Google chose their APAC headquarters to be based in Singapore rather than in Taiwan and elsewhere in Asia. Why do you think that is?
To be successful on the global stage, you must have a great command of English. If you don’t, you can forget about it. In that, Singapore outperforms the rest of Asia.
If you’ve ever studied a foreign language, then you probably already know the challenges and frustration that come with it.
So, what does it take to get your message across in a different tongue? Why do some countries do so well while others don’t?
In reference to English as a second language, today I learned that Taiwan, my birth country, ranked poorly (scored “low”) on the English Proficiency Index (EPI) 2018 released by English First (EF). Standing uncomfortably at the 48th place worldwide out of 89 non-English-speaking countries, this disappointing result was Taiwan’s worst over the last 8 years, dropped from the 40th place in 2017, the 2nd worst record in history.
With the next index due to be released on 05 November 2019, I’m very keen to find out how much worse it can get!
So, what needs to be done to increase the level of literacy and overall linguistic skills in English for Taiwan? Not that there’s a lack of focus or support from Taiwanese authorities, schools and parents. In fact, there’s plenty. But relying solely on an existing curriculum or external support network will not help students go far enough, because they have their own limitations, and this is true for any countries.
From a personal experience, it was the extra time and effort invested outside the school hours that helped me make a difference. Back in the day, I used to listen to the English broadcast on the radio to improve my listening and speaking skills. I also hired personal tutors (who were native English speakers) and went to private English classes in the evening.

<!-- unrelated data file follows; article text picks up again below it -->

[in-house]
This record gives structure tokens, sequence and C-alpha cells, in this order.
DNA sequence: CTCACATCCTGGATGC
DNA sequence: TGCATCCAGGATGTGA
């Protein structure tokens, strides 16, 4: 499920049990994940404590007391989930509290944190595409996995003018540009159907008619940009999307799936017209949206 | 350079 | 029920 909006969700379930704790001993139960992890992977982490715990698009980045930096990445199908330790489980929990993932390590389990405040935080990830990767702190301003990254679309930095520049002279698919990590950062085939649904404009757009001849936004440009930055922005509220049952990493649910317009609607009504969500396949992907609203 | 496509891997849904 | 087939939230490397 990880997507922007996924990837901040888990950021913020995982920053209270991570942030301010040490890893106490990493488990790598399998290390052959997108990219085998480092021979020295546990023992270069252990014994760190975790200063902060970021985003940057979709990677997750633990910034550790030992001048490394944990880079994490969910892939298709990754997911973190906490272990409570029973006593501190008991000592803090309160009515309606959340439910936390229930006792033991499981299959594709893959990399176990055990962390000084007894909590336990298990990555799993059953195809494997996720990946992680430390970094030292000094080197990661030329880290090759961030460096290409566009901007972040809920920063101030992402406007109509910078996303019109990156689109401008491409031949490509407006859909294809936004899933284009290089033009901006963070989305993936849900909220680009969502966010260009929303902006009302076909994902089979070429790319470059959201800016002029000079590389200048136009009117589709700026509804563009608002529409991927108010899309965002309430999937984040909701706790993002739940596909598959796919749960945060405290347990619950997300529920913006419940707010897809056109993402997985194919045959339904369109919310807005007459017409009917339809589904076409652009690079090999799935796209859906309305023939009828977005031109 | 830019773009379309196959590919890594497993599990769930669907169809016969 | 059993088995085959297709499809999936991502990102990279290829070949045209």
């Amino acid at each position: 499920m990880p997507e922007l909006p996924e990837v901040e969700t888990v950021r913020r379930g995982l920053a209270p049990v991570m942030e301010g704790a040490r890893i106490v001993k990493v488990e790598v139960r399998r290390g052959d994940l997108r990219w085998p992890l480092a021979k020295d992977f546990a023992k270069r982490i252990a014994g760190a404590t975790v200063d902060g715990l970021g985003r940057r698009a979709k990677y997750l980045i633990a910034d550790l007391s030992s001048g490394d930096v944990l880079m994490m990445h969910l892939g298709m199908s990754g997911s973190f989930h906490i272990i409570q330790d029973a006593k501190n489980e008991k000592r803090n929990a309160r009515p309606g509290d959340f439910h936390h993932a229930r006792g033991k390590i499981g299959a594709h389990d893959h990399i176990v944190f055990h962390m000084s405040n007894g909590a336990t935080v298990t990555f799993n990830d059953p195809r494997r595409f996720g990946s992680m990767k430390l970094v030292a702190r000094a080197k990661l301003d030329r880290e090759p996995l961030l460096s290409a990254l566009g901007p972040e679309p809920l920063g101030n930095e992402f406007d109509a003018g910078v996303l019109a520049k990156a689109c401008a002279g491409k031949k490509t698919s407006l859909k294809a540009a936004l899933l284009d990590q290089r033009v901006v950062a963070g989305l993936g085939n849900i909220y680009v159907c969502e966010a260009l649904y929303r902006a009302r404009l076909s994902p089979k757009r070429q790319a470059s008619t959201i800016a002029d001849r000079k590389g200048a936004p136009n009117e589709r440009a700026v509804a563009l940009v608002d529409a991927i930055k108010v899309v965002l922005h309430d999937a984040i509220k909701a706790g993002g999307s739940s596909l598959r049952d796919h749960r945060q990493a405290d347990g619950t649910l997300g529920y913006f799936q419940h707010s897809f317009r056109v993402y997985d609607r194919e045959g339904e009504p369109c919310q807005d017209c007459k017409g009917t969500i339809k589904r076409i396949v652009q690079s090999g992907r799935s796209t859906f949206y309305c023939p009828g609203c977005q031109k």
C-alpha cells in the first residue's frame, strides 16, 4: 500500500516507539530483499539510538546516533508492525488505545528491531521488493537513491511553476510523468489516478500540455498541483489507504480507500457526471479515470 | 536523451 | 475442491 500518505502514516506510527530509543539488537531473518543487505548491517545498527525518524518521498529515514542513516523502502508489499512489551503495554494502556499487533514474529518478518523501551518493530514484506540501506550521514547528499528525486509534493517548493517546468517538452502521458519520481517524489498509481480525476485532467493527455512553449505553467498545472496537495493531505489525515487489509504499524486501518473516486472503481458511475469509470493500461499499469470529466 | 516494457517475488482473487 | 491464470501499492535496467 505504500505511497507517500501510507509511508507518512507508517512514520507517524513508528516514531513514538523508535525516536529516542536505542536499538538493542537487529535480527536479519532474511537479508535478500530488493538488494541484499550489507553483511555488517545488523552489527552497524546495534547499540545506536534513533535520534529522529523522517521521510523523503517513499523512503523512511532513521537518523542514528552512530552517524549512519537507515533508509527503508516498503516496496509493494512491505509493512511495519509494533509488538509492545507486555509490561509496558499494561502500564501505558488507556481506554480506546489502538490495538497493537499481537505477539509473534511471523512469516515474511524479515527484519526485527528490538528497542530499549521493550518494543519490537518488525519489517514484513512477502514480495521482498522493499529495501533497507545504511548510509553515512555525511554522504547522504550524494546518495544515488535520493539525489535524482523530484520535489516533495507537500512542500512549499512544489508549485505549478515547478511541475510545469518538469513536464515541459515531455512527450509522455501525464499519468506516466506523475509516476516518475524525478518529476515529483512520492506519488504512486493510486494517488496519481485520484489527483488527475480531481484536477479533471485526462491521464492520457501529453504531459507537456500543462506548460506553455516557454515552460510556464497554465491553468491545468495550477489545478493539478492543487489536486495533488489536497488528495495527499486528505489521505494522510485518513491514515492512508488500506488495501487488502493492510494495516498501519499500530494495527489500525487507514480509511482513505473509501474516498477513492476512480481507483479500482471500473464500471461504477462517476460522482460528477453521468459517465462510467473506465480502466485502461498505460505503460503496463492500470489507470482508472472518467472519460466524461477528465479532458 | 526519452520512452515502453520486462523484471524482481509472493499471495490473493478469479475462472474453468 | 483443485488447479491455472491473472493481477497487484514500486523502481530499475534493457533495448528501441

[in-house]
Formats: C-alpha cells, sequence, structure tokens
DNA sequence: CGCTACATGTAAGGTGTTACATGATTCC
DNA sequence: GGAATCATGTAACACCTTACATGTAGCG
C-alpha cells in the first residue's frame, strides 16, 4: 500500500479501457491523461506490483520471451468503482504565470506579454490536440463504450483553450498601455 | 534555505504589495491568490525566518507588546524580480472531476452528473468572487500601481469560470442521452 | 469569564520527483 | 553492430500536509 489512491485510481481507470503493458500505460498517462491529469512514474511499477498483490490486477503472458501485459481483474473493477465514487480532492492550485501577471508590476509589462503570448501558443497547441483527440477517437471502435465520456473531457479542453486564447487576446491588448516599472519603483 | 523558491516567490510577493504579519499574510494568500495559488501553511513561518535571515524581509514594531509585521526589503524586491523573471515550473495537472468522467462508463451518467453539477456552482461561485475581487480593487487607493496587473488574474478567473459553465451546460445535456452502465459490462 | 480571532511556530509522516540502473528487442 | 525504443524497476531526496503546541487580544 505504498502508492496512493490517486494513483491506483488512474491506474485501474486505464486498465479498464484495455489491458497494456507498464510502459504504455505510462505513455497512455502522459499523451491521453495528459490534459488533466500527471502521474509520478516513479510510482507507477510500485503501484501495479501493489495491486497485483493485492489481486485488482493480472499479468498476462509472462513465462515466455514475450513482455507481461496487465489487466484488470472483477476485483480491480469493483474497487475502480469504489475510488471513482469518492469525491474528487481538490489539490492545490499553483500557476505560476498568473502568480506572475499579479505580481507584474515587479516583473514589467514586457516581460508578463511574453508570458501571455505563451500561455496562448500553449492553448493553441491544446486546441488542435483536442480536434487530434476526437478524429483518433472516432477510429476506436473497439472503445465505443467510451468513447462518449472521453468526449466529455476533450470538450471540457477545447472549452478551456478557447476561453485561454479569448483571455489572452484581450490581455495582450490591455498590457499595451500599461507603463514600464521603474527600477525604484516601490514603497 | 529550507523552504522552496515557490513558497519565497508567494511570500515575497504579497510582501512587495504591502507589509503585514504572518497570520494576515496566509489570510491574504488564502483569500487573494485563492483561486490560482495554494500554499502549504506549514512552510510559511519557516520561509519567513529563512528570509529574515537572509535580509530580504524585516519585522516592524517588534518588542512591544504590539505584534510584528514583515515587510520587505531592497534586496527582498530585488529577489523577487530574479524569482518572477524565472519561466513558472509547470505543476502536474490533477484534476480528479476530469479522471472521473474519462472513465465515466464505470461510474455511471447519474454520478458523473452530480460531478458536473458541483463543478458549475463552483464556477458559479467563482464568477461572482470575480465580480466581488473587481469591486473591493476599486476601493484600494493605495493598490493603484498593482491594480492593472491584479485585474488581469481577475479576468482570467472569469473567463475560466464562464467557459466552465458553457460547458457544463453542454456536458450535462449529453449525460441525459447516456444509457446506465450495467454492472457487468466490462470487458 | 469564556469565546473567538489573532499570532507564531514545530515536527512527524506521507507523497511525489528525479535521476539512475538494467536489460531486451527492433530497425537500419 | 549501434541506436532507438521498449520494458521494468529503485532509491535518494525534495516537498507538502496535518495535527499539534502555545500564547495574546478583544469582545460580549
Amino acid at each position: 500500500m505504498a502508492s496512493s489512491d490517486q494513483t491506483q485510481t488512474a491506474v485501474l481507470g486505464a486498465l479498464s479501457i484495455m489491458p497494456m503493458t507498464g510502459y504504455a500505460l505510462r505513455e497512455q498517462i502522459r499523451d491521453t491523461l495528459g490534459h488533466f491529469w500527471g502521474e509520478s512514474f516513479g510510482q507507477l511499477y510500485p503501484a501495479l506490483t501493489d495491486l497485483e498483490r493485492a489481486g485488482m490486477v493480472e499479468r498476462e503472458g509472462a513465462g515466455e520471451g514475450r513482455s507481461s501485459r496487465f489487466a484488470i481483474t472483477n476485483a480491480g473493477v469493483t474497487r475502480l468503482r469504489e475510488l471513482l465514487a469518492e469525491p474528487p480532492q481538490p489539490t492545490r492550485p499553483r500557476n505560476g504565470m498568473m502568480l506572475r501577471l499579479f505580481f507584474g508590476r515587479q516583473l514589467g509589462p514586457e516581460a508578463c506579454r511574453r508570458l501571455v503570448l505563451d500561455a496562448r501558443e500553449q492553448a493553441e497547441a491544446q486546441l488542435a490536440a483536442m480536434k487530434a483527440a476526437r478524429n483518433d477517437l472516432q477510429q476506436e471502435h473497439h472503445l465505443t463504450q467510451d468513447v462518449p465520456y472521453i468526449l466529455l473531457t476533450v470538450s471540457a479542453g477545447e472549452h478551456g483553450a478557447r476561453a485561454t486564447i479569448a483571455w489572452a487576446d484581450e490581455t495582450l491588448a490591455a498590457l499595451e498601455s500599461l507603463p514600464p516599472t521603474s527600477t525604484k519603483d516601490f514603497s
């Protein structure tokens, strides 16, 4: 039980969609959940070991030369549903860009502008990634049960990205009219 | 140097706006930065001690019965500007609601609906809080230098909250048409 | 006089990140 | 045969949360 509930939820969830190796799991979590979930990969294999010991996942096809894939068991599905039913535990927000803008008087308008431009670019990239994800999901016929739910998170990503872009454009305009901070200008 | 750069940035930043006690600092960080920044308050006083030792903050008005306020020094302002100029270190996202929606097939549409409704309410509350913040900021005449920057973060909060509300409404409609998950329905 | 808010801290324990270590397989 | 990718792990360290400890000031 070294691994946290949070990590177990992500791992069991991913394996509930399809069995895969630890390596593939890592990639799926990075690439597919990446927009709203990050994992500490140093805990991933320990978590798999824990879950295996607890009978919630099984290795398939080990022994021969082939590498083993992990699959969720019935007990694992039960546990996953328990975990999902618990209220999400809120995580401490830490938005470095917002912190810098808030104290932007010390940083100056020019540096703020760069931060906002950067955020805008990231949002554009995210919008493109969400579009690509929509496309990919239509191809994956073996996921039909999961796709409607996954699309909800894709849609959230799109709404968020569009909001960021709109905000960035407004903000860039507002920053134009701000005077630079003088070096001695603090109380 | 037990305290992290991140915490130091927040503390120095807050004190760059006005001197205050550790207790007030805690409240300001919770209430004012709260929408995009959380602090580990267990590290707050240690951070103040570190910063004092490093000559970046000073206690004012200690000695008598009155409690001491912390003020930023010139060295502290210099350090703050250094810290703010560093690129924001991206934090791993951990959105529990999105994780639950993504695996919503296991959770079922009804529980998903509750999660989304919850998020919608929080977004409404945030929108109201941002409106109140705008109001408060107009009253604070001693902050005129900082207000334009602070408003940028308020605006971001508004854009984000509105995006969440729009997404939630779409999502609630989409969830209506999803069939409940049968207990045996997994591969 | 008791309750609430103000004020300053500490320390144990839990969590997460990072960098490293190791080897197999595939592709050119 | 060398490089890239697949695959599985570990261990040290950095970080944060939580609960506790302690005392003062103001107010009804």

I remember how I usually sat in a front row of the classroom acting like a top student. I just grabbed any opportunities I could to practice my English and ask a lot of questions.
Having a bit thick skin allowed me to keep my fears under control. Some common fears such as fear of being laughed at, fear of being called a show-off and fear of making mistakes weren’t simply in my vocabulary! To this day, I’m still the same person who loves learning new words and phrases.
With the convenience of internet everywhere, there’s really no shortage of external learning resources. So, to thrive, it all boils down to “inside job”. What? Inside job? Don’t freak out. By that I mean working on it internally to acquire language skills or any skills for that matter.
Lastly, confidence doesn’t come from self-talk, it comes from self-practice. It may not be as easy as ABC in the beginning but with practice, practice and practice, the results will soon speak for themselves…